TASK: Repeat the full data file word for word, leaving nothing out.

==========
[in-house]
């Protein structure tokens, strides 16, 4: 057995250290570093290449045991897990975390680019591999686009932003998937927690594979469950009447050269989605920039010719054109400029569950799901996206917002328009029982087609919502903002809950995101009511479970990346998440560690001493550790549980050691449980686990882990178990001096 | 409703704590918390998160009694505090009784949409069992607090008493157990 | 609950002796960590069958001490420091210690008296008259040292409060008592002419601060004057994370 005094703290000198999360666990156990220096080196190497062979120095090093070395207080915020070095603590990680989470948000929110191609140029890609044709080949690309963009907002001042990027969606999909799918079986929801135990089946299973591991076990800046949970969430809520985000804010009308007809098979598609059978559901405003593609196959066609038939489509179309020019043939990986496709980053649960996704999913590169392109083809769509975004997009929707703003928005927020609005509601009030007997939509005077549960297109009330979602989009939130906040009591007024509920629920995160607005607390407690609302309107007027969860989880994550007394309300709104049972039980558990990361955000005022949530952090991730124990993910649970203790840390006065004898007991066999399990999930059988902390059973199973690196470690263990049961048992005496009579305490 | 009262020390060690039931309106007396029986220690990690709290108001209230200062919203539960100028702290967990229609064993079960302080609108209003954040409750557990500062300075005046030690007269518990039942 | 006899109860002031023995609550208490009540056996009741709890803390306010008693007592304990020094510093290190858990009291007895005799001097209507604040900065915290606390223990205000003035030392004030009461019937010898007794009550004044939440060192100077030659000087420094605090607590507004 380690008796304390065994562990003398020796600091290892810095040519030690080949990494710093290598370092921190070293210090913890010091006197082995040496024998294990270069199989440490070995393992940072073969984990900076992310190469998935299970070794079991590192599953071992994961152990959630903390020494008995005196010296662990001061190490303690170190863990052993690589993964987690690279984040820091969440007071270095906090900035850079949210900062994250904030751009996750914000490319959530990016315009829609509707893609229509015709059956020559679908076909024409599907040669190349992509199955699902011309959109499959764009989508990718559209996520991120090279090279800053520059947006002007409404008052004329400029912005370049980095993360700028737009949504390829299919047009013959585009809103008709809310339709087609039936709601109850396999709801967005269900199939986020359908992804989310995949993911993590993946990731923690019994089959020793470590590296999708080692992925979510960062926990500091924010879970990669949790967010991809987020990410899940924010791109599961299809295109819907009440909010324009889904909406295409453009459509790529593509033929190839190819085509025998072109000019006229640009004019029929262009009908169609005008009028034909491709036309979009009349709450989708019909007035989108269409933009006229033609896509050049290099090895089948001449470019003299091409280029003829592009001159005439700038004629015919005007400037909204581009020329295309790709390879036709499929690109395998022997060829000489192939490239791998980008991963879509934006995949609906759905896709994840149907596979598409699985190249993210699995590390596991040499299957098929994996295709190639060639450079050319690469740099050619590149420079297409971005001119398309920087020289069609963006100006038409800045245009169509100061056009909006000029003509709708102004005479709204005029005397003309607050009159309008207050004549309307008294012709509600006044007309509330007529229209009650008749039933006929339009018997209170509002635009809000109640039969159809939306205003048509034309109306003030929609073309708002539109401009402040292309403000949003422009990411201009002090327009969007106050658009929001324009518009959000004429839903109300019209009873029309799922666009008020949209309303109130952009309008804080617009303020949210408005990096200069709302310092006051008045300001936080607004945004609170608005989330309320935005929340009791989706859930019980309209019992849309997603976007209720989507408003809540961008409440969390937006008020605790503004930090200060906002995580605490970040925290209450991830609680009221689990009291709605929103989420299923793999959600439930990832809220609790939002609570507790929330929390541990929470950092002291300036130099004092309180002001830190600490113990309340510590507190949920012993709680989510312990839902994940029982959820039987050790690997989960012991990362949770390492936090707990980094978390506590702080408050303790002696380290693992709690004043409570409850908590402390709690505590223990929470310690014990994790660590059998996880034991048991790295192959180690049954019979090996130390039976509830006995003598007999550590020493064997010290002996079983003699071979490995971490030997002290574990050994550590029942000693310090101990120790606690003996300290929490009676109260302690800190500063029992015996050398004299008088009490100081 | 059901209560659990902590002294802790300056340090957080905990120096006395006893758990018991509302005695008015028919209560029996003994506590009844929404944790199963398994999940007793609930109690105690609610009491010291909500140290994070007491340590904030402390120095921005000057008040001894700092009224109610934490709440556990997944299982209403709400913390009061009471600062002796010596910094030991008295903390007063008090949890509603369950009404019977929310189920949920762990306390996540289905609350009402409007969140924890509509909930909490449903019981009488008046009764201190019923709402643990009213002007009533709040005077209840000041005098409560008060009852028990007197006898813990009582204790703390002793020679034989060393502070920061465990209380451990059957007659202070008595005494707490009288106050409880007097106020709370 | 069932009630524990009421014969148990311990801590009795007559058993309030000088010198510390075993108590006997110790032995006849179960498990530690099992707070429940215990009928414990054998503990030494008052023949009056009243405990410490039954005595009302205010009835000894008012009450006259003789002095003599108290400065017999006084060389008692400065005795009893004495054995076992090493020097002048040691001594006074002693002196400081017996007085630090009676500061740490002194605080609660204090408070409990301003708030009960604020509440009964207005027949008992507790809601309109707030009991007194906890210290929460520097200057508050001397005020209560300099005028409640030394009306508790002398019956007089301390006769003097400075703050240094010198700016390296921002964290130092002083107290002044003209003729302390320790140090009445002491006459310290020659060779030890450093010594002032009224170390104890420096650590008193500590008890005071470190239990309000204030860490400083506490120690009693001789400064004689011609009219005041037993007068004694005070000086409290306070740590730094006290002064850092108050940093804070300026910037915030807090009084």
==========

[in-house]
């Protein structure tokens, strides 16, 4: 057995250290570093290449045991897990975390680019591999686009932003998937927690594979469950009447050269989605920039010719054109400029569950799901996206917002328009029982087609919502903002809950995101009511479970990346998440560690001493550790549980050691449980686990882990178990001096 | 409703704590918390998160009694505090009784949409069992607090008493157990 | 609950002796960590069958001490420091210690008296008259040292409060008592002419601060004057994370 005094703290000198999360666990156990220096080196190497062979120095090093070395207080915020070095603590990680989470948000929110191609140029890609044709080949690309963009907002001042990027969606999909799918079986929801135990089946299973591991076990800046949970969430809520985000804010009308007809098979598609059978559901405003593609196959066609038939489509179309020019043939990986496709980053649960996704999913590169392109083809769509975004997009929707703003928005927020609005509601009030007997939509005077549960297109009330979602989009939130906040009591007024509920629920995160607005607390407690609302309107007027969860989880994550007394309300709104049972039980558990990361955000005022949530952090991730124990993910649970203790840390006065004898007991066999399990999930059988902390059973199973690196470690263990049961048992005496009579305490 | 009262020390060690039931309106007396029986220690990690709290108001209230200062919203539960100028702290967990229609064993079960302080609108209003954040409750557990500062300075005046030690007269518990039942 | 006899109860002031023995609550208490009540056996009741709890803390306010008693007592304990020094510093290190858990009291007895005799001097209507604040900065915290606390223990205000003035030392004030009461019937010898007794009550004044939440060192100077030659000087420094605090607590507004 380690008796304390065994562990003398020796600091290892810095040519030690080949990494710093290598370092921190070293210090913890010091006197082995040496024998294990270069199989440490070995393992940072073969984990900076992310190469998935299970070794079991590192599953071992994961152990959630903390020494008995005196010296662990001061190490303690170190863990052993690589993964987690690279984040820091969440007071270095906090900035850079949210900062994250904030751009996750914000490319959530990016315009829609509707893609229509015709059956020559679908076909024409599907040669190349992509199955699902011309959109499959764009989508990718559209996520991120090279090279800053520059947006002007409404008052004329400029912005370049980095993360700028737009949504390829299919047009013959585009809103008709809310339709087609039936709601109850396999709801967005269900199939986020359908992804989310995949993911993590993946990731923690019994089959020793470590590296999708080692992925979510960062926990500091924010879970990669949790967010991809987020990410899940924010791109599961299809295109819907009440909010324009889904909406295409453009459509790529593509033929190839190819085509025998072109000019006229640009004019029929262009009908169609005008009028034909491709036309979009009349709450989708019909007035989108269409933009006229033609896509050049290099090895089948001449470019003299091409280029003829592009001159005439700038004629015919005007400037909204581009020329295309790709390879036709499929690109395998022997060829000489192939490239791998980008991963879509934006995949609906759905896709994840149907596979598409699985190249993210699995590390596991040499299957098929994996295709190639060639450079050319690469740099050619590149420079297409971005001119398309920087020289069609963006100006038409800045245009169509100061056009909006000029003509709708102004005479709204005029005397003309607050009159309008207050004549309307008294012709509600006044007309509330007529229209009650008749039933006929339009018997209170509002635009809000109640039969159809939306205003048509034309109306003030929609073309708002539109401009402040292309403000949003422009990411201009002090327009969007106050658009929001324009518009959000004429839903109300019209009873029309799922666009008020949209309303109130952009309008804080617009303020949210408005990096200069709302310092006051008045300001936080607004945004609170608005989330309320935005929340009791989706859930019980309209019992849309997603976007209720989507408003809540961008409440969390937006008020605790503004930090200060906002995580605490970040925290209450991830609680009221689990009291709605929103989420299923793999959600439930990832809220609790939002609570507790929330929390541990929470950092002291300036130099004092309180002001830190600490113990309340510590507190949920012993709680989510312990839902994940029982959820039987050790690997989960012991990362949770390492936090707990980094978390506590702080408050303790002696380290693992709690004043409570409850908590402390709690505590223990929470310690014990994790660590059998996880034991048991790295192959180690049954019979090996130390039976509830006995003598007999550590020493064997010290002996079983003699071979490995971490030997002290574990050994550590029942000693310090101990120790606690003996300290929490009676109260302690800190500063029992015996050398004299008088009490100081 | 059901209560659990902590002294802790300056340090957080905990120096006395006893758990018991509302005695008015028919209560029996003994506590009844929404944790199963398994999940007793609930109690105690609610009491010291909500140290994070007491340590904030402390120095921005000057008040001894700092009224109610934490709440556990997944299982209403709400913390009061009471600062002796010596910094030991008295903390007063008090949890509603369950009404019977929310189920949920762990306390996540289905609350009402409007969140924890509509909930909490449903019981009488008046009764201190019923709402643990009213002007009533709040005077209840000041005098409560008060009852028990007197006898813990009582204790703390002793020679034989060393502070920061465990209380451990059957007659202070008595005494707490009288106050409880007097106020709370 | 069932009630524990009421014969148990311990801590009795007559058993309030000088010198510390075993108590006997110790032995006849179960498990530690099992707070429940215990009928414990054998503990030494008052023949009056009243405990410490039954005595009302205010009835000894008012009450006259003789002095003599108290400065017999006084060389008692400065005795009893004495054995076992090493020097002048040691001594006074002693002196400081017996007085630090009676500061740490002194605080609660204090408070409990301003708030009960604020509440009964207005027949008992507790809601309109707030009991007194906890210290929460520097200057508050001397005020209560300099005028409640030394009306508790002398019956007089301390006769003097400075703050240094010198700016390296921002964290130092002083107290002044003209003729302390320790140090009445002491006459310290020659060779030890450093010594002032009224170390104890420096650590008193500590008890005071470190239990309000204030860490400083506490120690009693001789400064004689011609009219005041037993007068004694005070000086409290306070740590730094006290002064850092108050940093804070300026910037915030807090009084």